A physics lab at Central Piedmont Community College in Charlotte, North Carolina, which offers nearly 300 degree and certificate programs.
our goal: to ensure that all low-income young adults have affordable access to a quality postsecondary education that is tailored to their individual needs and educational goals and leads to timely completion of a degree or certificate with labor-market value.
At A Glance
A college education is the gateway to the American middle class, with college graduates earning substantially more than those without a degree. But low-income students are 28% less likely to finish college than those in higher income brackets, and the education gap is widening.
Poor college completion rates in the U.S. hurt the national economy. Only about half of those who enroll in a four-year institution earn a degree within six years, and barely 20% of those pursuing an associate degree earn one within three years.
The U.S. economy will need an estimated 22 million new college graduates by 2018 but will face a shortfall of at least 3 million.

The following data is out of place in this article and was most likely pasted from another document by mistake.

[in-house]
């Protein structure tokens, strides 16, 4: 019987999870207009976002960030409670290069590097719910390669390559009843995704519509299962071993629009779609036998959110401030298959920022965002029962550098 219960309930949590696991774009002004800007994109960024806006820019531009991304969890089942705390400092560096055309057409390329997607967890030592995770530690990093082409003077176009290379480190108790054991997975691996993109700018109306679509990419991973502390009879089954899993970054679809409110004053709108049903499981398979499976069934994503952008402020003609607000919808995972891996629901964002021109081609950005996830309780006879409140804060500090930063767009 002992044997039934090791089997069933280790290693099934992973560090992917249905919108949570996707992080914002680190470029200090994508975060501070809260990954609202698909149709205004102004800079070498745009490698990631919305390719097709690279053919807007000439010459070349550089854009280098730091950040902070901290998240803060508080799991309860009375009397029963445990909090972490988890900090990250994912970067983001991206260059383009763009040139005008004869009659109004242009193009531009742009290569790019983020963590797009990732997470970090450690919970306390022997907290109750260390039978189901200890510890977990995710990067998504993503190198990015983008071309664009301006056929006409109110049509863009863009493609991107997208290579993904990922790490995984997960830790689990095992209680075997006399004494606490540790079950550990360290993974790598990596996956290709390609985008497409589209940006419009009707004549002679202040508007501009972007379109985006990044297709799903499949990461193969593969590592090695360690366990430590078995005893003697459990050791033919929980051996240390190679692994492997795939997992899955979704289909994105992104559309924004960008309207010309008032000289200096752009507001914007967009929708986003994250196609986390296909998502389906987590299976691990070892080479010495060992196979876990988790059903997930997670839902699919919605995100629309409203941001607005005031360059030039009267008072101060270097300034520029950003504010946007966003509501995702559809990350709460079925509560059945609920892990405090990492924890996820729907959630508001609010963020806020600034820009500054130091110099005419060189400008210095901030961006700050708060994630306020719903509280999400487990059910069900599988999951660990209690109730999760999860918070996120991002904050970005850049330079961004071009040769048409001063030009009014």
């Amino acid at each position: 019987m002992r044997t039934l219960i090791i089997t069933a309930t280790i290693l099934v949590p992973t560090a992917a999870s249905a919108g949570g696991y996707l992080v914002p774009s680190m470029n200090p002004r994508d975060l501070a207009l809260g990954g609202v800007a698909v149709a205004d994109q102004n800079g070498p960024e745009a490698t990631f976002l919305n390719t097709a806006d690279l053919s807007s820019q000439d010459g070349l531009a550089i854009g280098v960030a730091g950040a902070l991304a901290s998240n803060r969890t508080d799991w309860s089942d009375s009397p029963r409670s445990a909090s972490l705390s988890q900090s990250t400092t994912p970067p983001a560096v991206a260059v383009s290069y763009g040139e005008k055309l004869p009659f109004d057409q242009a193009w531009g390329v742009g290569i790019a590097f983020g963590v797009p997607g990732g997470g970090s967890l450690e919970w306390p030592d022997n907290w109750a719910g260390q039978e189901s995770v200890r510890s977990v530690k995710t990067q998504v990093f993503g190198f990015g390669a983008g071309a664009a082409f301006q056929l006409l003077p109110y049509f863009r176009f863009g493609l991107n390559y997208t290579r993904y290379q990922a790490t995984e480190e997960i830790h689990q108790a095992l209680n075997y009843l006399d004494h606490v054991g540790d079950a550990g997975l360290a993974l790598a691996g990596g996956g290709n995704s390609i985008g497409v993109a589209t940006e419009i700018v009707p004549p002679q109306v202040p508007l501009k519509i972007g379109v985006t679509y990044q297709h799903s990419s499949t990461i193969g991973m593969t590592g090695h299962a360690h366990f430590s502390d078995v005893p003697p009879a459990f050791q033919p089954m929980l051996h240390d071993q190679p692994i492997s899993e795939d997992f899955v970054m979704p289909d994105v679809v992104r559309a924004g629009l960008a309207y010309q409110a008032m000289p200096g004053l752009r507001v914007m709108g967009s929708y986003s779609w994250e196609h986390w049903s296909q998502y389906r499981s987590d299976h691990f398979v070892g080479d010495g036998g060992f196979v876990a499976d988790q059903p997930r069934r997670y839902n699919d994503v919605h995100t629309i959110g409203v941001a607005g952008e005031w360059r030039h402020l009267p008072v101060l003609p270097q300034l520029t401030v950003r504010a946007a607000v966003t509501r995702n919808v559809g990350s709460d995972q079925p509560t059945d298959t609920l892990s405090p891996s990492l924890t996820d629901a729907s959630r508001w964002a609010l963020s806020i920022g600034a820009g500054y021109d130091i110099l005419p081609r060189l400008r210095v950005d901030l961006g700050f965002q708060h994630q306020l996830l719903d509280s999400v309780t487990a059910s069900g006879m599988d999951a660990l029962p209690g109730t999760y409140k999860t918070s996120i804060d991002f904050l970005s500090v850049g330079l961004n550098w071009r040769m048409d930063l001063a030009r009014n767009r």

The foundation works with educators, researchers, technologists, foundations, policymakers, and other partners to help public colleges and universities affordably and efficiently guide more low-income students to degree completion.
Our Postsecondary Success strategy, updated in 2012, is led by Daniel Greenstein, director, and is part of the foundation’s United States Division.
Public higher education in the United States is at a watershed moment. As education costs rise and colleges and universities face growing financial pressures, the education gap is widening and public student financial aid systems are getting stretched to the limit—all of this at a time when our economy needs more college-educated workers than ever before.